The group defending a German Christian homeschooling family seeking U.S. asylum has said it will fight the decision to deny the family to seek refuge in the country following an appeals court decision.
The decision is the latest event in an ongoing legal battle being fought between the Romeike family and the governments of the United States and Germany.
The Romeike family fled Germany and entered the United States in 2008 because it is illegal to teach children at home in their country.
The Home School Legal Defense Association (HSLDA), an advocacy group which has defended the Romeikes, strongly disagreed with the court's decision.
"Germany continues to persecute homeschoolers," said Mike Donnelly, HSLDA director of international affairs in a statement after the appeals' court decision.
"The court ignored mountains of evidence that homeschoolers are harshly fined and that custody of their children is gravely threatened - something most people would call persecution," he said.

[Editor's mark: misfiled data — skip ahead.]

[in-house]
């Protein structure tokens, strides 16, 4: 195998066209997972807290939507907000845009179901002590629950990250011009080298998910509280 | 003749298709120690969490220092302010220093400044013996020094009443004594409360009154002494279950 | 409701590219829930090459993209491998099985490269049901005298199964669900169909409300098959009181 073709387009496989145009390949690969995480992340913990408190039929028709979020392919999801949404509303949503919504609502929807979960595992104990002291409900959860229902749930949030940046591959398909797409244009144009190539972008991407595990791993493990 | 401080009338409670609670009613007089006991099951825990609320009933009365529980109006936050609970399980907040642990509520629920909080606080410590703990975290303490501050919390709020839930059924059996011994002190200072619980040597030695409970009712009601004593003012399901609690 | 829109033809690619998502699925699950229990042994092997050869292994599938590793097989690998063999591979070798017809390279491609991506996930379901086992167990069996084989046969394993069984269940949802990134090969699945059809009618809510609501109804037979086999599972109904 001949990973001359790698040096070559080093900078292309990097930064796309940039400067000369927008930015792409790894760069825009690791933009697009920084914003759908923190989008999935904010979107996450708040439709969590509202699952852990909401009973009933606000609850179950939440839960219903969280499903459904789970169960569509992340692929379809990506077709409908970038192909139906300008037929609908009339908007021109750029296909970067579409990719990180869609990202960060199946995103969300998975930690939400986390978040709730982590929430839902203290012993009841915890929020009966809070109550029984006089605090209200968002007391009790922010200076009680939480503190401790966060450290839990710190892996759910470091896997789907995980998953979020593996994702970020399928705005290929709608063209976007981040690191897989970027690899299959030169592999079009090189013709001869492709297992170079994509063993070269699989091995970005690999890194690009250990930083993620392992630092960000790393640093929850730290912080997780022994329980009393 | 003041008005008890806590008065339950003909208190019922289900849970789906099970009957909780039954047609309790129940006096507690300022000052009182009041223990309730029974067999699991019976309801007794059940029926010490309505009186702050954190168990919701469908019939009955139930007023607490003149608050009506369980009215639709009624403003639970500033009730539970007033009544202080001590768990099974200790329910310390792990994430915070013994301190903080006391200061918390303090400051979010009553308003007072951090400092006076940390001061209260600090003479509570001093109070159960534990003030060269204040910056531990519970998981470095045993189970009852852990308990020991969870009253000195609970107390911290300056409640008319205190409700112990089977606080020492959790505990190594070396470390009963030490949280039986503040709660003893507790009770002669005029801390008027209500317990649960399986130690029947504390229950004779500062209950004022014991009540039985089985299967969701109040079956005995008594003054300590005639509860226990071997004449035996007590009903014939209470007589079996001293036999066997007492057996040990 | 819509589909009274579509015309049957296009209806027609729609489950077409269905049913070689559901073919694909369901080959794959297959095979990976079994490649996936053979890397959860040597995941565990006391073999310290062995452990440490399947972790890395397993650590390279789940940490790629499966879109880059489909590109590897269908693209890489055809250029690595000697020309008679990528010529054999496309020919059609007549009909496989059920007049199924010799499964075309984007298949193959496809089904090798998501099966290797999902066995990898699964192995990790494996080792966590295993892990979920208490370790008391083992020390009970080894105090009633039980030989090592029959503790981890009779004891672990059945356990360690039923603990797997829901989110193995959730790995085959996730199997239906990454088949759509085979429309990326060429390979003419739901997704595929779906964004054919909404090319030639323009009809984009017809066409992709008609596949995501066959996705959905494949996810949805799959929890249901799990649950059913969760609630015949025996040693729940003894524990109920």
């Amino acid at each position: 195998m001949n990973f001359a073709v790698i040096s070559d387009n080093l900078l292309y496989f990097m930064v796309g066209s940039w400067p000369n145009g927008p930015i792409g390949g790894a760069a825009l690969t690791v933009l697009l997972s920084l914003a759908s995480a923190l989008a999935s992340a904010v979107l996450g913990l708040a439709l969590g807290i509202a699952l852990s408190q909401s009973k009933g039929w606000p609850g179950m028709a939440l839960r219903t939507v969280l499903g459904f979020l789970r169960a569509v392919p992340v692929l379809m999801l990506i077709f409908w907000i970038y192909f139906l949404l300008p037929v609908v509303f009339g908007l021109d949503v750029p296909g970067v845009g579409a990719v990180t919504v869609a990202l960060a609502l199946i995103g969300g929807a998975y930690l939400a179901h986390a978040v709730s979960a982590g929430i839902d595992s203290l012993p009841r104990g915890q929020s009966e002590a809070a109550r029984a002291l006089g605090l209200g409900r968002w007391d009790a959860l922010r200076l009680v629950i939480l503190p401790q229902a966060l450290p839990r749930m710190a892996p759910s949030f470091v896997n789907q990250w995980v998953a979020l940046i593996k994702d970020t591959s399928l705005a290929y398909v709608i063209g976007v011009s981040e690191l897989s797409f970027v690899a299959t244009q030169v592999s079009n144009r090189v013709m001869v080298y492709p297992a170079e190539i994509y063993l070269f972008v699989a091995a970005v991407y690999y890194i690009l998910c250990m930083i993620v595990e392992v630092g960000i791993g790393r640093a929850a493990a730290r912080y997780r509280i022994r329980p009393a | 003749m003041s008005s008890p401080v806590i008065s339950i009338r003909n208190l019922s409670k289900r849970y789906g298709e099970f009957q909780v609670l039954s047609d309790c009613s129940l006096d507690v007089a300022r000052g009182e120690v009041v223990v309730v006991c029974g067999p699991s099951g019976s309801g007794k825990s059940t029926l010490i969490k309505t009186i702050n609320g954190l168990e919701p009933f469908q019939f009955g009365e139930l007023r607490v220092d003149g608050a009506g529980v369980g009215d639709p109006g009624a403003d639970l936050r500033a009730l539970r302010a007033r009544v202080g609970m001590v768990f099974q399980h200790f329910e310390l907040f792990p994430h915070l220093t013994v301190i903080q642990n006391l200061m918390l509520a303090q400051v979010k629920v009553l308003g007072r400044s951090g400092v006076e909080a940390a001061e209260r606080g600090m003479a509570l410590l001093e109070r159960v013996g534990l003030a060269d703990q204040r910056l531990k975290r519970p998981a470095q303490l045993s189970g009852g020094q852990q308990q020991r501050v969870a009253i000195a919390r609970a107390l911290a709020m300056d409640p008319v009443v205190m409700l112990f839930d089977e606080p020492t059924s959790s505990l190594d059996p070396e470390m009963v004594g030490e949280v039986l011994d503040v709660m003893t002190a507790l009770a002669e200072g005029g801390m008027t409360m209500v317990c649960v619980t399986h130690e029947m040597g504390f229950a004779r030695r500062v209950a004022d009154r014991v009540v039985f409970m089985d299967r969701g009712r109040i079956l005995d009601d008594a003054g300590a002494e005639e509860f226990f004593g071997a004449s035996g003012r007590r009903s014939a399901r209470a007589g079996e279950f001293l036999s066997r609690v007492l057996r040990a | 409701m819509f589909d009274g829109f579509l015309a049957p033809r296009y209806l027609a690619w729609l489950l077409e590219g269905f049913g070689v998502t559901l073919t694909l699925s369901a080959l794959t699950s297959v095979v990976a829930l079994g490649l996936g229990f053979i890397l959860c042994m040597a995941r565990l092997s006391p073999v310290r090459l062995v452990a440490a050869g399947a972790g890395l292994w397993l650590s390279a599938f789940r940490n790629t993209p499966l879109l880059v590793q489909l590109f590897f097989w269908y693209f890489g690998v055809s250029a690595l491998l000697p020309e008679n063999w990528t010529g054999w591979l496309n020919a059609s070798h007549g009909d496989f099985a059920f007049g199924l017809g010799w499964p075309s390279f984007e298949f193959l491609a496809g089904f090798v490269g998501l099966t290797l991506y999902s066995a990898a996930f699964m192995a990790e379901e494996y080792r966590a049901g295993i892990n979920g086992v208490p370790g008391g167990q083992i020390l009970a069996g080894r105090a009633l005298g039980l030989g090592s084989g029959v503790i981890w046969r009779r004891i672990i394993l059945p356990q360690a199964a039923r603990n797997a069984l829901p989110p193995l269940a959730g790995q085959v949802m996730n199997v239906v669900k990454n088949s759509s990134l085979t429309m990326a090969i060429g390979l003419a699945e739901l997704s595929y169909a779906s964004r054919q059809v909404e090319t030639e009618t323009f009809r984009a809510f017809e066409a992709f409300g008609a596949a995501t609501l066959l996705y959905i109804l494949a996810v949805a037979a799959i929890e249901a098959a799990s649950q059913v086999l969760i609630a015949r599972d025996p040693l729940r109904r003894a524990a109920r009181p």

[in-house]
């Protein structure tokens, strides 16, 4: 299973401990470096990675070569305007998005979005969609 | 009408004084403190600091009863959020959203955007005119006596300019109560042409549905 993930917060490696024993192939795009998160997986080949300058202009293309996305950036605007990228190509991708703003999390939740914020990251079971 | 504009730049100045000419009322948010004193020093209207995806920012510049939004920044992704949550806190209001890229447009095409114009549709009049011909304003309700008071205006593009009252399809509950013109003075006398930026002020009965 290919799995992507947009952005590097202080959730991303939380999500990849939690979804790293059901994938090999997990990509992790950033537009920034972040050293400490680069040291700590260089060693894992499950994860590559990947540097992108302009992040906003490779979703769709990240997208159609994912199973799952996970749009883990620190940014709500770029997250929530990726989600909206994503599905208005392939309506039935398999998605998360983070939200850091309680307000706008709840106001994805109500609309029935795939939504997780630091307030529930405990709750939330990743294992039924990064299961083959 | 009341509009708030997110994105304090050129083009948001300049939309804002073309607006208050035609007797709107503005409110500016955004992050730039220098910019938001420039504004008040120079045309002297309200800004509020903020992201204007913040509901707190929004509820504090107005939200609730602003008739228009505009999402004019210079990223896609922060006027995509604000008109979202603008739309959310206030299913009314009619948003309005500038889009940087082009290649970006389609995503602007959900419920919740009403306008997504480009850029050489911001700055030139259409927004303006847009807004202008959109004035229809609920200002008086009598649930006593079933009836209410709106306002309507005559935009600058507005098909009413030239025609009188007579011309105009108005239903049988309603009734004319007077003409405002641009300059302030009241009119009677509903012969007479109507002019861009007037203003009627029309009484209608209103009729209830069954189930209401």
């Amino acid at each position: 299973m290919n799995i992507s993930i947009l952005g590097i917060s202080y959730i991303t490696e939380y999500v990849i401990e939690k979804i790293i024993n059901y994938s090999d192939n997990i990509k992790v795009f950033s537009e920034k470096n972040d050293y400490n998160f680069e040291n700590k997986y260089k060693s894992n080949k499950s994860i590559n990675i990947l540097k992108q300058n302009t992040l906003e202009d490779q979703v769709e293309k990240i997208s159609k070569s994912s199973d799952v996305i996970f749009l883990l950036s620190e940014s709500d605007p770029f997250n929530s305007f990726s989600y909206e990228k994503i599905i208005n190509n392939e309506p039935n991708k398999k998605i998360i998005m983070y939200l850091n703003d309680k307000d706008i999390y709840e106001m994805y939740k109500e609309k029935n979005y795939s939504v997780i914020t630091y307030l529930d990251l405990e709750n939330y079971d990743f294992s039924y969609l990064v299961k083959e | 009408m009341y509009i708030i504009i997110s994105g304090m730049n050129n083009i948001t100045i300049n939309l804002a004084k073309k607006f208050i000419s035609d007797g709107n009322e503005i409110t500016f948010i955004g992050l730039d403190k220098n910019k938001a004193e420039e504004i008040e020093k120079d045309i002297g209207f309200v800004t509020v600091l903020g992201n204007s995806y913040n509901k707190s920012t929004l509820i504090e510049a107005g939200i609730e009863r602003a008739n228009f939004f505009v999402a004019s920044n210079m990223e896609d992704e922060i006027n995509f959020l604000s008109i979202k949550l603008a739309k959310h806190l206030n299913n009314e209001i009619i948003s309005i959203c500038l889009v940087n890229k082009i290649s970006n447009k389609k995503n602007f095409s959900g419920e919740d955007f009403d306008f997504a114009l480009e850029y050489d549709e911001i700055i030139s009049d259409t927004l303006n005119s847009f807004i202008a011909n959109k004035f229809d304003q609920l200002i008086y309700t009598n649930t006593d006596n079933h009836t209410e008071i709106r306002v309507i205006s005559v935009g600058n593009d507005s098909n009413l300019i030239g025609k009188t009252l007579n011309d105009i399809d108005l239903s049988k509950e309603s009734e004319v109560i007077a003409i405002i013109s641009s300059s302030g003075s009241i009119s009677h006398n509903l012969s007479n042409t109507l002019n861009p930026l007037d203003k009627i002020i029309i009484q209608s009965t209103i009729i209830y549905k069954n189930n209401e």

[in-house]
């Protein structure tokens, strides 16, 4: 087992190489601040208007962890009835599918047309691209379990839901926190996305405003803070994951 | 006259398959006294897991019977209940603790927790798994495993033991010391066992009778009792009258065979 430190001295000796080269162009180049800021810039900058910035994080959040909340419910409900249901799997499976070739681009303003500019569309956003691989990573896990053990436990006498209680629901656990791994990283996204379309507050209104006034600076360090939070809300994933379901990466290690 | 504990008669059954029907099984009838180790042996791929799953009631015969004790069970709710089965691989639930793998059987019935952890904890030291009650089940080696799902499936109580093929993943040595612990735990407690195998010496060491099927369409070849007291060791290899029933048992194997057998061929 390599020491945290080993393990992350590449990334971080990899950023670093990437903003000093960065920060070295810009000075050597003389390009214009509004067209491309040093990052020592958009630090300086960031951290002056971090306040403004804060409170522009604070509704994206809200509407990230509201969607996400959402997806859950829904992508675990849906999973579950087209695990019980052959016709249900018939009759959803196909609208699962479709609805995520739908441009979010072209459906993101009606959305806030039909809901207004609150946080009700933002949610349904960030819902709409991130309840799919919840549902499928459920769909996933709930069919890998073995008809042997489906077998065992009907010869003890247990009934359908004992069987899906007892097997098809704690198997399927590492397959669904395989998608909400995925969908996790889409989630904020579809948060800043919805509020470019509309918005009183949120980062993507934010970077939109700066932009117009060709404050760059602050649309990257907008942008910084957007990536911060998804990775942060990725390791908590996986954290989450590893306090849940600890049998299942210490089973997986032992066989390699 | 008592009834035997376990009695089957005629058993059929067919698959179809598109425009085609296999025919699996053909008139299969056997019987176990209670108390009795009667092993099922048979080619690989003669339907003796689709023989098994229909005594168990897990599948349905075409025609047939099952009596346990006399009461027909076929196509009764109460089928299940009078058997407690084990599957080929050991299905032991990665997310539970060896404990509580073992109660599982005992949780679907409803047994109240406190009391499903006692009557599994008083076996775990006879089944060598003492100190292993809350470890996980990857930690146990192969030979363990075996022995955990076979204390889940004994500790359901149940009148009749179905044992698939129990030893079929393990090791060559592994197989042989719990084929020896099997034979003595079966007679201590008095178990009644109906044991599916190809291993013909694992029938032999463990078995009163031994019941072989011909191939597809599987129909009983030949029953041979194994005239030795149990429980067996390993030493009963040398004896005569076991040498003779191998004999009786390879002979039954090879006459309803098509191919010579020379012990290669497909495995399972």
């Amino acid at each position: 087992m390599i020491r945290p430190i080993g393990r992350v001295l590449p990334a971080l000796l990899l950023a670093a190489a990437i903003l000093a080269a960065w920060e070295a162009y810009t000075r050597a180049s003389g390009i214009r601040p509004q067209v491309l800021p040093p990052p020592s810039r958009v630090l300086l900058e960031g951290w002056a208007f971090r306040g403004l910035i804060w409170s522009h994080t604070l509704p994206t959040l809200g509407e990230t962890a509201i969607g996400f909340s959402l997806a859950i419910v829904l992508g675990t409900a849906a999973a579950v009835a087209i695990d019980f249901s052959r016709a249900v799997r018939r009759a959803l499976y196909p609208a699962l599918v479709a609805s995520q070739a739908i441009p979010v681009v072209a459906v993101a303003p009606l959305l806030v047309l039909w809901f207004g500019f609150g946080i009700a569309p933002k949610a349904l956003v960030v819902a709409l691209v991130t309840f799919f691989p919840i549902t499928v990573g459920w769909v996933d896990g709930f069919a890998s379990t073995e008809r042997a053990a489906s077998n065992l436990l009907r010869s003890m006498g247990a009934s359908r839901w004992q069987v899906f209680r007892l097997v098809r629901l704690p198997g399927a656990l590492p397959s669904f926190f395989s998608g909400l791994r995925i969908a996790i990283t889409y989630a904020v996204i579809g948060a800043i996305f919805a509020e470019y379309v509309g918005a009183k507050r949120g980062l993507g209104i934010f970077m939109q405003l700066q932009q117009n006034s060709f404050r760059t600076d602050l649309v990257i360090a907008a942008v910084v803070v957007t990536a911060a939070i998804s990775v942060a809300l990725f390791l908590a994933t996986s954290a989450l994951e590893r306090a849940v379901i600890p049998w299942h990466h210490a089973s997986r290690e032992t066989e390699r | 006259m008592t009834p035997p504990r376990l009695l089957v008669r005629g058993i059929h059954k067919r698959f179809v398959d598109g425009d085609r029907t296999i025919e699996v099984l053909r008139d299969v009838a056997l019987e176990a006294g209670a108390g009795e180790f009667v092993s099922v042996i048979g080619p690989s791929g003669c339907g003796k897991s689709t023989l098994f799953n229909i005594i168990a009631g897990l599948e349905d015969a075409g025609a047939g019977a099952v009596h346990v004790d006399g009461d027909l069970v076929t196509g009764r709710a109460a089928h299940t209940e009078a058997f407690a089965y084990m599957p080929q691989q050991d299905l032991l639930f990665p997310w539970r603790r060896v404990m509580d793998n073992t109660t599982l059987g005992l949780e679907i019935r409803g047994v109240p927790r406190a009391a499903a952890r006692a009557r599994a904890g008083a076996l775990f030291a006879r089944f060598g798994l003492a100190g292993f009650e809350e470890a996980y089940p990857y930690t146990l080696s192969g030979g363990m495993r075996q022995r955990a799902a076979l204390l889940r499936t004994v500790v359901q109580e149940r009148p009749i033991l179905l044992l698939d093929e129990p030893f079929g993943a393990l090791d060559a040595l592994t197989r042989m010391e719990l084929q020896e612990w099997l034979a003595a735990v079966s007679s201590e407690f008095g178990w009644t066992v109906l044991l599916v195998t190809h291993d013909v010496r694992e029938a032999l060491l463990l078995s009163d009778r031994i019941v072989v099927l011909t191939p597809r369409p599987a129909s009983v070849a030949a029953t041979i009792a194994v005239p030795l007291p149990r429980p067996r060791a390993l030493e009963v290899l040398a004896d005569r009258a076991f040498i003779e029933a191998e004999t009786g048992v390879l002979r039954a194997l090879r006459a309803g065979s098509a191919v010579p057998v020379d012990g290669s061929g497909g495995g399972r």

"This is what the Romeikes will suffer if they are sent back to Germany."
"We believe the Sixth Circuit is wrong and will appeal their decision", said Michael Farris, the head of HSLDA.
"America has room for this family and we will do everything we can do help them," he said.
The Romeike's fought the German government over their right to homeschool because they wanted to emphasize their faith-based values.
They feared German public education would influence their children against these values.
They came to the U.S. after they were fined heavily and faced with other charges in Germany for continuing to homeschool.
Initially an immigration judge in Tennessee granted the Romeike's asylum request.
However, the administration of President Barack Obama stepped in and opposed the ruling.
The U.S. Board of Immigration Appeals found in favor of the government, and the Romeike's appealed.
A panel of three judges from the U.S. Sixth Circuit Court of Appeals heard the Romeike's case on April 23.
They handed down their decision against the family Tuesday.
The court said that the Romeike's had not proven their case that the German government had persecuted them.
It noted that the German laws regarding homeschooling applied to everyone and that the Romeike's were not singled out for selective enforcement.
Furthermore, the court said that the U.S. Congress did not intend to grant safe haven to people fleeing their own country due to "government strictures which the U.S. Constitution prohibits."